Screenshot_8.png

AN INSIGHT
TO DAY TRADING

UNDERSTANDING THE EFFECT OF PATIENCE IN DAY TRADING


Successful and sustainable day trading requires a broad set of skills – it is not only a functioning trading strategy but also a functioning mind. The ability to reflect on the own behaviour, discipline and patience are key in day trading. This article investigates the effect of patience while providing a deeper insight and potential impact of that skill on the individual’s trading results.


Patience is defined as “the capacity to accept or tolerate delay, problems, or suffering without becoming annoyed or anxious”.


Harvard Magazine published an article by Jennifer L. Roberts where she describes the effect of patience on observing a piece of art. She, particularly, focused on deceleration, patience and immersive attention arguing those attributes are no longer available “in nature” and need to be actively engineered by the faculty. External factors like social pressure and technological development are pushing students in the opposite direction - toward immediacy and rapidity.


In her experiment, students where ask to spend three full hours looking at a painting in a museum noting their observations as well as questions and ideas that arise from those observations. In the very beginning students were resistant to that exercise. How can it be worth spending three hours looking on this single painting? How can there be more things to see after looking at this painting for such a long time? However, after finalising the exercise students repeatedly mentioned the have been astonished by the potentials this process unlocked.


It is commonly assumed that vision is immediate - it seems direct, uncomplicated and instantaneous. Therefore, it has become the master sense for the delivery of information in our contemporary technological world. What students have learned in this exercise is that in any work of art there are details and relationships that take time to perceive. Just because one has looked at something does not mean one has seen it. Just because something is available instantly to vision does not mean that it is available instantly to consciousness.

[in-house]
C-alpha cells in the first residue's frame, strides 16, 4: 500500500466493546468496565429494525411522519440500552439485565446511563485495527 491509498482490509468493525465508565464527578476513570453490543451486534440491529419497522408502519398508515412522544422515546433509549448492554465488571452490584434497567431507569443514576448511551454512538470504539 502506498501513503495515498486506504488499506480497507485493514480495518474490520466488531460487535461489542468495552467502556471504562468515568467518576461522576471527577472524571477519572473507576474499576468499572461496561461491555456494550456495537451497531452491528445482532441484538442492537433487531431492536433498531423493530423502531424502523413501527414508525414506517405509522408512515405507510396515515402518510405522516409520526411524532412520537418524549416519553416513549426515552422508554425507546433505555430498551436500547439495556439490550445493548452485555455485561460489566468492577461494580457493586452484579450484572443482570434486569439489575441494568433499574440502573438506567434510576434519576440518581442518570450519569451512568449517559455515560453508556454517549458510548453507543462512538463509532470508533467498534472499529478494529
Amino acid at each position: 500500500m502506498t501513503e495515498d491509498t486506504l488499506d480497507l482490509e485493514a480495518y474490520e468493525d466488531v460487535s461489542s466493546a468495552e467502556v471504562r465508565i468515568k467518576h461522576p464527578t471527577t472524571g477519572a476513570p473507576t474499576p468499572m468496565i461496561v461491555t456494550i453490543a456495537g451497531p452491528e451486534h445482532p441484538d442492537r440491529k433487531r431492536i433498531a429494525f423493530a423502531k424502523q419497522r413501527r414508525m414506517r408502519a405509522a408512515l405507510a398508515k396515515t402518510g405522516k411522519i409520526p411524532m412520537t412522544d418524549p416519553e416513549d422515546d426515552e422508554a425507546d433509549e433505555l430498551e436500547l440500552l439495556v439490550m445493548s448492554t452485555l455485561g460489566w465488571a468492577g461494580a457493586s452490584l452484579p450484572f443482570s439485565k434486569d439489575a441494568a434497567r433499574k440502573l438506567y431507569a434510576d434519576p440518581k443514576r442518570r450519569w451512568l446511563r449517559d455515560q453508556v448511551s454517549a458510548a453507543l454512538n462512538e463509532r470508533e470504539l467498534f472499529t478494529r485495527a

In contrast, neuroscientist Daniel J. Levitin conducted research with a focus on the intersection of technology, addiction, and productivity in relation to the attributed information overload and amount of multitasking we are confronted with in today’s digital age. He wrote that information excess can cause indecision stating, “This uncertainty wreaks havoc with our rapid perceptual categorization system, causes stress, and leads to decision overload.” In other words, the human brain is in a state of constant distraction. These endless distractions come from a constantly flowing information stream like social media or online communication in general.


According to Levitin’s work, the resulting cognitive overload has a serious physiological impact on the brain. Since multitasking has been shown to increase the production of the stress hormone cortisol as well as the fight-or-flight hormone adrenaline the human brain is overloaded and overstimulated at the same time. As a result, the neurological consequences of overload and psychological effects can be quite severe. Levitin concludes that multitasking to the point of brain fatigue leads to “a depleted state in which, after making lots of insignificant decisions, we can end up making truly bad decisions about something important.”


Finally, transferring the research findings to day trading the assignment by Jennifer L. Roberts nicely illustrates that access only is not synonymous with learning. What turns access into learning is time and strategic patience. A view on the charts does not instantly illustrate all present factors, they are not instantly available to consciousness and it needs time to process the information provided by the market. Simultaneously, patience gives the brain time to relax. Being on a constant search for trade opportunities respectively opening and closing trade positions brings the brain in a continuous rush. In that state the brain enters the natural fight-or-flight mode which prevents the brain from seeing clearly increasing the probability of bad decision making as describes by Daniel J. Levitin. Consequently, being patient helps day traders to receive more holistic picture of the charts and at the same time supports to maintain a level head by avoiding an overstimulation of the brain resulting in better trade decisions.